SEREMBAN: Sixty-seven Indonesians without valid travel documents were detained in a joint raid carried out by several government agencies in a secluded area which had been turned into a settlement in Nilai near here early on Wednesday (Feb 1).
Negri Sembilan Immigration director Kennith Tan Ai Kiang said his team had to walk 1.2km through the jungle before they reached the area.
"There was also a school-like facility in the area where the children were taught the syllabus of a neighbouring country.
"The village was powered by several generators as it was located in a secluded area," he said in a statement on Wednesday.
Tan said authorities had carried out surveillance on the area for a month before they decided to act.
He said those detained were between the ages of two months and 72 years of age. Eleven of those arrested were men, 20 were women and the rest were children.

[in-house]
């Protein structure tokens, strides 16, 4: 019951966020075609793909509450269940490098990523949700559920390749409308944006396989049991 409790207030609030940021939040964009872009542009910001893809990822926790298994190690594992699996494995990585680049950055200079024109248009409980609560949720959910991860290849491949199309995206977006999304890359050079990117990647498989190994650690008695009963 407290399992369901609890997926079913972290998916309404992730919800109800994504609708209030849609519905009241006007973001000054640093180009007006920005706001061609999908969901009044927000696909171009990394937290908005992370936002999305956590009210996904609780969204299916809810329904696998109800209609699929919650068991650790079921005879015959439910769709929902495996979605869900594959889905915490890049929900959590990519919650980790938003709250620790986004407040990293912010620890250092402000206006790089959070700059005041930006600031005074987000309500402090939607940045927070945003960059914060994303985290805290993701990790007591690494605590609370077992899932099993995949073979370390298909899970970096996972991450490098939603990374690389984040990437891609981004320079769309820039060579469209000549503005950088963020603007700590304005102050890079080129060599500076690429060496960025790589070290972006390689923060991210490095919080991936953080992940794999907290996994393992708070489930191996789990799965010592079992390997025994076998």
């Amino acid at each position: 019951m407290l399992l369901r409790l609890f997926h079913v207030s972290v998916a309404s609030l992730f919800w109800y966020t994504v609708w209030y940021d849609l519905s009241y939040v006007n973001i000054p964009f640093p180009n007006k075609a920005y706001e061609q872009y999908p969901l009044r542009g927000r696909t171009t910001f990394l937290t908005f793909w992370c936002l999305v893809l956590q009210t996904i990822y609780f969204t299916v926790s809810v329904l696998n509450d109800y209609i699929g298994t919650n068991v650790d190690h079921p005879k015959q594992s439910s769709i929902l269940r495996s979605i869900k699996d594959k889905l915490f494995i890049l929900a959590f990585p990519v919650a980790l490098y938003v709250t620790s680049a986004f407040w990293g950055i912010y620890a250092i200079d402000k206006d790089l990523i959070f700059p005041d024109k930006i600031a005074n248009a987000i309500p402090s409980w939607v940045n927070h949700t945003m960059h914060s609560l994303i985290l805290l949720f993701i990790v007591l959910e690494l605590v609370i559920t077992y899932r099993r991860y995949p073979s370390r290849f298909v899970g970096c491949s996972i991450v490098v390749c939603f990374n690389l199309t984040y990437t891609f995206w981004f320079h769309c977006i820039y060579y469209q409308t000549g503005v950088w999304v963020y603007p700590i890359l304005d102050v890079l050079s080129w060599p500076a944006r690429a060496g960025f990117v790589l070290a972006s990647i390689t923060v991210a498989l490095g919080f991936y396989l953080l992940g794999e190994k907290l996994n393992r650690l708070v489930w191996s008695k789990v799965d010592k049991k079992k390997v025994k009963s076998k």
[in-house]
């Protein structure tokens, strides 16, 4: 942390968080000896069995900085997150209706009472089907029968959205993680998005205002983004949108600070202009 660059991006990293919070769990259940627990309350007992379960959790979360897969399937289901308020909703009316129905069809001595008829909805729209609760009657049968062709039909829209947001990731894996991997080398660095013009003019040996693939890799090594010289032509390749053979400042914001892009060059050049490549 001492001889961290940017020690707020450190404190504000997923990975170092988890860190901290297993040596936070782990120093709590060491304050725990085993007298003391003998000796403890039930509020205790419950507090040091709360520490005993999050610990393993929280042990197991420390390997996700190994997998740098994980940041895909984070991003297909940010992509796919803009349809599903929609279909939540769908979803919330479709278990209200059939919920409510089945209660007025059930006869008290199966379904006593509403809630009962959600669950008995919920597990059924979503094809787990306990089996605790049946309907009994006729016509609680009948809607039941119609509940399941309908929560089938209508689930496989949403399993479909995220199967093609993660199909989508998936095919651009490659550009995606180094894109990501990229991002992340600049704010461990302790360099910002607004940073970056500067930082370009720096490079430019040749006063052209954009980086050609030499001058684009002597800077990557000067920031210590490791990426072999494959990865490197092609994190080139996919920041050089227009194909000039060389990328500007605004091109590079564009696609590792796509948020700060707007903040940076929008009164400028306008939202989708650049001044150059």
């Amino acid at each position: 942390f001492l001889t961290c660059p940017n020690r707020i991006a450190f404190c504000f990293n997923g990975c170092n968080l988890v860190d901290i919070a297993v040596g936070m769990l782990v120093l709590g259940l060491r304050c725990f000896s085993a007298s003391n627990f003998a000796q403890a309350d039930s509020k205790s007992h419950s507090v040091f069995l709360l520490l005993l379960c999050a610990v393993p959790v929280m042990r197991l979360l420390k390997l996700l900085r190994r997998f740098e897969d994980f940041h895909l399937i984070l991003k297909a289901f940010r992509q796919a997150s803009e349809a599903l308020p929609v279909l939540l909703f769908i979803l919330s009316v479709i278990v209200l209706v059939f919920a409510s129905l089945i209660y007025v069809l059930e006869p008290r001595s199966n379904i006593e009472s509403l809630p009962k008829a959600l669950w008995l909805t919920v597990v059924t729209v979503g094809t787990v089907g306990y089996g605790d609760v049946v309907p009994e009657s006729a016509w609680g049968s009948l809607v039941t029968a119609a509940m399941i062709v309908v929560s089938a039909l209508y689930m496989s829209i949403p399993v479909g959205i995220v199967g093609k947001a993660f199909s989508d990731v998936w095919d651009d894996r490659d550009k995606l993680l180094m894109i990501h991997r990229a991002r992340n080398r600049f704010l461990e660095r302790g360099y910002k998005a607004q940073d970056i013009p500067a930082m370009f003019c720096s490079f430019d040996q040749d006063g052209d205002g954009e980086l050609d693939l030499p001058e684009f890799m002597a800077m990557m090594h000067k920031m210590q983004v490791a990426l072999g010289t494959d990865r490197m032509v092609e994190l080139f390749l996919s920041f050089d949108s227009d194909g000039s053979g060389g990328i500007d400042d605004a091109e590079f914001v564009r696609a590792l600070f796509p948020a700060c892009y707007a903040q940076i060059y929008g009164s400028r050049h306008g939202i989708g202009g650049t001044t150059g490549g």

"We believe they chose the area for their settlement thinking they could avoid detection.
"We only knew of their presence after being tipped off by the local community who had become worried for their safety," he said.
He said Immigration was assisted by teams from the General Operations Force, National Registration Department and the Civil Defence Force.
Tan said some illegals attempted to flee during the operation but were caught. Some were also aggressive but were subdued.
Also seized from the illegals were weapons including spears and machetes.
"As the settlement was located in uneven and swampy terrain, it made it tougher for the raid team to detain the illegals.
"There were also metal snares all over the place and stray dogs which posed a high risk of injury to the team," he said.
Tan said the illegals would be investigated under the Immigration Act, Passport Act and Immigration Rules for not having a valid travel document, for overstaying and other offences.
They were later sent to the Immigration depot in Lenggeng.
He said Immigration would also probe if the settlement was built on private property or if they had encroached into state-owned land.